For t>t1 the next time-offset data frame CH21 must be written into a frame memory. Since the data frame CH20 has already been written to the frame memory RAM1, the writing continues in the second frame memory RAM2 which also has a write-state in the time interval t1-T1. This is indicated with an arrow c1 in FIGS. 2-1a, b, e.

With the occurrence of the next synchronization clock T1, a mode switching is carried out. In the second alignment mode M2 in the time interval T1-T2 the data memory RAM1 assumes a read state RD, the second frame memory keeps its write-state WR and the third frame memory RAM3 switches to a write-state WR. At the end timing t2 of the frame CH21 the second frame memory RAM2 has been completely filled and a newly arriving data frame CH22 for the second channel CH2 is then written in the frame memory RAM3 which had a read-state in the previous alignment mode M1. This is indicated with c2 in FIGS. 2-1b, c, e.

Of course, with respect to the channel CH1, a partially time-overlapping writing with respect to the common synchronization clock is never necessary here, since the data frames already arrive synchronized to the synchronization clock. Therefore, at T0 the data frame CH10 has been completely stored in the frame memory RAM1 and at the occurrence of T1 the channel CH11 has been completely written into the second frame memory RAM2 (as indicated with the arrow d1).

The mode switching from M1→M2 achieves the following. In the clock synchronization period T1-T2 the first frame memory now in the read-state RD can be read synchronized through the common synchronization clock since the first frame memory RAM1 has at the occurrence T1 of the synchronization clock completely stored the data frames CH10, CH20 of both channels although they had a time-offset at their arrival. Thus, the time-alignment is carried out for the two data frames of the two channels CH1, CH2.

The process continues with a further switching at the next occurrence of the synchronization clock T2. Whilst the first half of the frame CH22 has been written to the third frame memory RAM3 then in a write state WR in the time interval t2-T2, the switching into the next alignment mode is carried out such that the third frame memory RAM3 keeps its write state WR, the second frame memory RAM2 goes into a read-state and the first frame memory RAM1 goes into a write-state. Thus, the second half of the data frame CH22 is written to the third frame memory RAM3 after the switching at time T2 in the time interval T2-t3. Synchronized with the clock T2 the second frame memory RAM2 containing the data frames CH11 and CH21 is read out. Of course with the occurrence of the end timing t3 of the data frame CH22 (which has now been written completely to the third frame memory RAM3) a newly arriving data frame CH23 is written into the first frame memory RAM1 which in the alignment mode M2 had a read state RD. The writing of the next data frame CH23 to the frame memory which previously had a read-state is indicated with C3 in FIGS. 2-1a, c, e.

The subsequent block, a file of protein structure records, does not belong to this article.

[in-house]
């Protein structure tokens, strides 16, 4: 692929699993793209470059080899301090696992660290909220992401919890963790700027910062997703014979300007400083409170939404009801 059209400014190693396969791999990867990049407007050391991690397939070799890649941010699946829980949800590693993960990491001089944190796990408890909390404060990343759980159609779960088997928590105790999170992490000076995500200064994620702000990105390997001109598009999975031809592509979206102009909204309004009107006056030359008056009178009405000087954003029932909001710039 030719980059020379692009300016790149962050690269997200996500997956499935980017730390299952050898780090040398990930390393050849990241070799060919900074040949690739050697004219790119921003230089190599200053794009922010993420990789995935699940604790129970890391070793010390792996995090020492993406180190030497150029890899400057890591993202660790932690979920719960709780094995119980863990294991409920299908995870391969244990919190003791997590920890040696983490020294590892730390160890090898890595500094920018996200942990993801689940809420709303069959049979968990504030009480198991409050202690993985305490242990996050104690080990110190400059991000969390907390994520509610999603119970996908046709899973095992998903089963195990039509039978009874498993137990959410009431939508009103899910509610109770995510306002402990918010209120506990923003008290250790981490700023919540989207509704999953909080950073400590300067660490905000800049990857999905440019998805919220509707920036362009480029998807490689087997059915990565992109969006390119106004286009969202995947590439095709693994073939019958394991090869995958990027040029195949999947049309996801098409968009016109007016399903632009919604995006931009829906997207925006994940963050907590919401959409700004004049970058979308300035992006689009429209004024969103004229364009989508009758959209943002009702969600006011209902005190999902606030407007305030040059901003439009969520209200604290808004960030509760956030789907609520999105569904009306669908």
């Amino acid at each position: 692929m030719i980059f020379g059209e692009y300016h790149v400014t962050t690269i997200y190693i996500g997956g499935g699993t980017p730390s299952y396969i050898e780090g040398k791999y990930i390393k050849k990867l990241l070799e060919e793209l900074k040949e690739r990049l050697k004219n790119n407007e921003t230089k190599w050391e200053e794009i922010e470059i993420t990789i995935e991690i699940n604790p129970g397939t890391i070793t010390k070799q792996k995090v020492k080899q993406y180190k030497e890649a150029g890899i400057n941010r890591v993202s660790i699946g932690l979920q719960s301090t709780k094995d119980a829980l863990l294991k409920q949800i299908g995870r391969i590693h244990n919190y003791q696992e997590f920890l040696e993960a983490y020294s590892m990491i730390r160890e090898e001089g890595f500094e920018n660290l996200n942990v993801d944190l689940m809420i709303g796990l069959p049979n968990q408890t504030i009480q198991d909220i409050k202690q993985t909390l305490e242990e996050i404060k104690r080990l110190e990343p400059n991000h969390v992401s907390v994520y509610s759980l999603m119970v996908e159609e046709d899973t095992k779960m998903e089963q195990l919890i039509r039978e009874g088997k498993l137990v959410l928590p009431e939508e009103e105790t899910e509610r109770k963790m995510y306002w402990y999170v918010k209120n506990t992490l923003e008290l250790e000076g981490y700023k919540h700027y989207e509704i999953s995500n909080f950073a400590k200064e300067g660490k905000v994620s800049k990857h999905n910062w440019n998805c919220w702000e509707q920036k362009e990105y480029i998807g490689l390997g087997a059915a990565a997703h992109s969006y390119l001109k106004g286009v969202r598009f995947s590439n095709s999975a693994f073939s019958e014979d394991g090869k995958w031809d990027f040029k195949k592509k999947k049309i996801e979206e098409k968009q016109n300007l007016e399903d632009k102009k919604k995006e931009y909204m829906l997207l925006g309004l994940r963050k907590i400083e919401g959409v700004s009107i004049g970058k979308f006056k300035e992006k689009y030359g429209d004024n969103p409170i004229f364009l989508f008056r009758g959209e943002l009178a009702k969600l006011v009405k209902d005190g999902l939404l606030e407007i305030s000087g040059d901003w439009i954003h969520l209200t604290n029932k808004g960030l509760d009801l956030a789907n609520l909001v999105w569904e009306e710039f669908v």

Again, with the occurrence of the synchronization clock T3 the alignment mode is switched from M3→M1. However, the first frame memory RAM1 keeps its write state WR. The third frame memory RAM3 which has already completely stored the data frame CH22 is switched to the read state RD and is read out beginning with the synchronization clock T3. The second frame memory RAM2 is set into the write state WR. Since the first frame memory RAM1 keeps its write state WR the second half of the data frame CH23 is written to the first frame memory RAM1 in the time interval T3-t4. When the next data frame CH24 arrives at the start timing t4, this data frame is written into the second frame memory RAM2 which previously had a read state as indicated with the arrow c4 in FIGS. 2-1a,b,e. Whilst writing the second half of CH23 and the first half of CH24 in the frame interval T3-T4, the third frame memory RAM3 containing completely the data frames CH12 and CH22 is read out.

The time alignment modes M1, M2, M3, M1 . . . are thus cyclically switched through and after each switching a newly arriving data frame is written into the frame memory which had a read-state before the switching.

It should be noted that FIG. 2-1 only gives one example of a time-offset of half a frame with respect to the common synchronization clock regarding the channel CH2. The general procedure of switching the alignment modes and the reading and writing is, however, generally applicable to any kind of time-offset and of course not only two channels CH1, CH2 but a great plurality of channels (e.g. up to 300 channels) may be processed such that their respective time-offsets with respect to the common synchronization clock can be aligned. In the case of n channels, each frame memory must be capable of storing n data frames at the same time.

FIG. 2-2 is a different time diagram to illustrate the procedure in FIG. 2-1. Again, it is assumed that the data frames of channel CH1 have no time offset while the time offset of the data frames of channel CH2 is half a data frame period. Further channels are supposed to have arbitrary time offsets (CH3 . . . CHn). The time diagram in FIG. 2-2 is to illustrate that for example with the occurrence T1 of the synchonization clock a portion of the data frame CH35 of channel CH3 has already been written to a frame memory in a write-state whilst the rest of the data CH35 arriving after time instant T1 will be written into the same frame memory during the following period T1-T2.

This is likewise true for channel CHn which has a different frame offset (frame offset CHn). The first half of the data frame CH20 is written to a frame memory in the write-state before the time instant T1 and the second half is written into the same memory after T1. As is seen with the clock occurrence T2, from a frame memory in the read state all data frames CH10, CH20, CH35, . . . , CHnx can be read out after T2, where each channel can have its own dedicated timeslot within a 10 ms frame when its data is read.